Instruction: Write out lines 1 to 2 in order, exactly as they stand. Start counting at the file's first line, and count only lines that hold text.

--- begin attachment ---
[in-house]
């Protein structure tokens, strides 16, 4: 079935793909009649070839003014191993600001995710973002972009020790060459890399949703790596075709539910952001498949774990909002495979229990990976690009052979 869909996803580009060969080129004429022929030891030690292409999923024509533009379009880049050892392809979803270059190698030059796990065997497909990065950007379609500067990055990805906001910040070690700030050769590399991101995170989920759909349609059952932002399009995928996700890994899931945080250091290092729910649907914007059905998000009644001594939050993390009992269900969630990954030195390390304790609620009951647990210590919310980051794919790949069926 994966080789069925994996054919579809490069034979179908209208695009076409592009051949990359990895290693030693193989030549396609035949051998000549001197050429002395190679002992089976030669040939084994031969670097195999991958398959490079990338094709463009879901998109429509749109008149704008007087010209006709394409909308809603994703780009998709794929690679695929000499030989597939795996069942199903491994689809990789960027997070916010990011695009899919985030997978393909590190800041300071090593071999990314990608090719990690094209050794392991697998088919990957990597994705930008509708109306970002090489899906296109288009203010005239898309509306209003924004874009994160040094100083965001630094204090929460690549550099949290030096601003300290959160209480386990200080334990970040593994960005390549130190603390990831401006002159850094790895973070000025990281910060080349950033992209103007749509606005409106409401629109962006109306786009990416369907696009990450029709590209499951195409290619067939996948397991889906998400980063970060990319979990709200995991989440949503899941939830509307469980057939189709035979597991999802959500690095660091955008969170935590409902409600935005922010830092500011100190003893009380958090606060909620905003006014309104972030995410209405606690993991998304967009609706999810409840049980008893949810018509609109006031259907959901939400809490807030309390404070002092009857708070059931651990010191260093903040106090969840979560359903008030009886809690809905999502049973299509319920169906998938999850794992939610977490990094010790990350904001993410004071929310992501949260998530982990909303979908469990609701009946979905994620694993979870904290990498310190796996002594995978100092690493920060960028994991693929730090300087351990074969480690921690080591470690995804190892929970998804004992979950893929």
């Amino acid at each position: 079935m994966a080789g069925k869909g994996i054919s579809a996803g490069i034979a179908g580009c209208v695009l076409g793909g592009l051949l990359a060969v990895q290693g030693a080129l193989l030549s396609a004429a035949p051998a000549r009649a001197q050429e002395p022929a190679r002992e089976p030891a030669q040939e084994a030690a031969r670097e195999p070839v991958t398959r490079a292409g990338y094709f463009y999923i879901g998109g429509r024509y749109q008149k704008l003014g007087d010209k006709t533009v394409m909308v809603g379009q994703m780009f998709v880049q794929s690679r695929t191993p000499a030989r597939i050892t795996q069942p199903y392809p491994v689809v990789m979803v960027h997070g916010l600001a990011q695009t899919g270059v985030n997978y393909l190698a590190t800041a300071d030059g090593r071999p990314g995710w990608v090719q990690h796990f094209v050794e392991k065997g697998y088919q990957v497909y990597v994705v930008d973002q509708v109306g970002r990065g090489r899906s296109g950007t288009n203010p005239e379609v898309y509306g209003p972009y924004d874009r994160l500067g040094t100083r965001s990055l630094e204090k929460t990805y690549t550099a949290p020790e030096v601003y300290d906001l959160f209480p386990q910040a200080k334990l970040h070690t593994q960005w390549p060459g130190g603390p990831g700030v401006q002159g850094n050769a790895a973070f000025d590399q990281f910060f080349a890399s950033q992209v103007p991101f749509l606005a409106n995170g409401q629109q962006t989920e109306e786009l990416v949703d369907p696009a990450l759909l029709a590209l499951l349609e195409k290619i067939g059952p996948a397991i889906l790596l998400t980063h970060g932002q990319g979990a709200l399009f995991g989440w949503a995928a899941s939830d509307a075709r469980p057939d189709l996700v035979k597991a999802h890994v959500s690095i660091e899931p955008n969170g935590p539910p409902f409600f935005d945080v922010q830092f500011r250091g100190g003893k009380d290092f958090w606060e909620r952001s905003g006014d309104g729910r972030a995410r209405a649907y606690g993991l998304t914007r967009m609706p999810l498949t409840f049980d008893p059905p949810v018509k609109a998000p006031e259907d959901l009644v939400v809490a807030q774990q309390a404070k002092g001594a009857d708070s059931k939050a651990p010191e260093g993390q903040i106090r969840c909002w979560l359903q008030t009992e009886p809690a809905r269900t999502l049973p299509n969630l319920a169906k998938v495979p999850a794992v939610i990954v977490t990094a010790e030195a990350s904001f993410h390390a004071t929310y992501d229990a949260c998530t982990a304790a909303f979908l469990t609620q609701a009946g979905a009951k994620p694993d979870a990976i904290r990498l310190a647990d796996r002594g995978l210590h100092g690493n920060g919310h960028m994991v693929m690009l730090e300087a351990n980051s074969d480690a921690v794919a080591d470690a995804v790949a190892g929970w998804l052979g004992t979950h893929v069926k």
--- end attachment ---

[in-house]
């Protein structure tokens, strides 16, 4: 079935793909009649070839003014191993600001995710973002972009020790060459890399949703790596075709539910952001498949774990909002495979229990990976690009052979 869909996803580009060969080129004429022929030891030690292409999923024509533009379009880049050892392809979803270059190698030059796990065997497909990065950007379609500067990055990805906001910040070690700030050769590399991101995170989920759909349609059952932002399009995928996700890994899931945080250091290092729910649907914007059905998000009644001594939050993390009992269900969630990954030195390390304790609620009951647990210590919310980051794919790949069926 994966080789069925994996054919579809490069034979179908209208695009076409592009051949990359990895290693030693193989030549396609035949051998000549001197050429002395190679002992089976030669040939084994031969670097195999991958398959490079990338094709463009879901998109429509749109008149704008007087010209006709394409909308809603994703780009998709794929690679695929000499030989597939795996069942199903491994689809990789960027997070916010990011695009899919985030997978393909590190800041300071090593071999990314990608090719990690094209050794392991697998088919990957990597994705930008509708109306970002090489899906296109288009203010005239898309509306209003924004874009994160040094100083965001630094204090929460690549550099949290030096601003300290959160209480386990200080334990970040593994960005390549130190603390990831401006002159850094790895973070000025990281910060080349950033992209103007749509606005409106409401629109962006109306786009990416369907696009990450029709590209499951195409290619067939996948397991889906998400980063970060990319979990709200995991989440949503899941939830509307469980057939189709035979597991999802959500690095660091955008969170935590409902409600935005922010830092500011100190003893009380958090606060909620905003006014309104972030995410209405606690993991998304967009609706999810409840049980008893949810018509609109006031259907959901939400809490807030309390404070002092009857708070059931651990010191260093903040106090969840979560359903008030009886809690809905999502049973299509319920169906998938999850794992939610977490990094010790990350904001993410004071929310992501949260998530982990909303979908469990609701009946979905994620694993979870904290990498310190796996002594995978100092690493920060960028994991693929730090300087351990074969480690921690080591470690995804190892929970998804004992979950893929």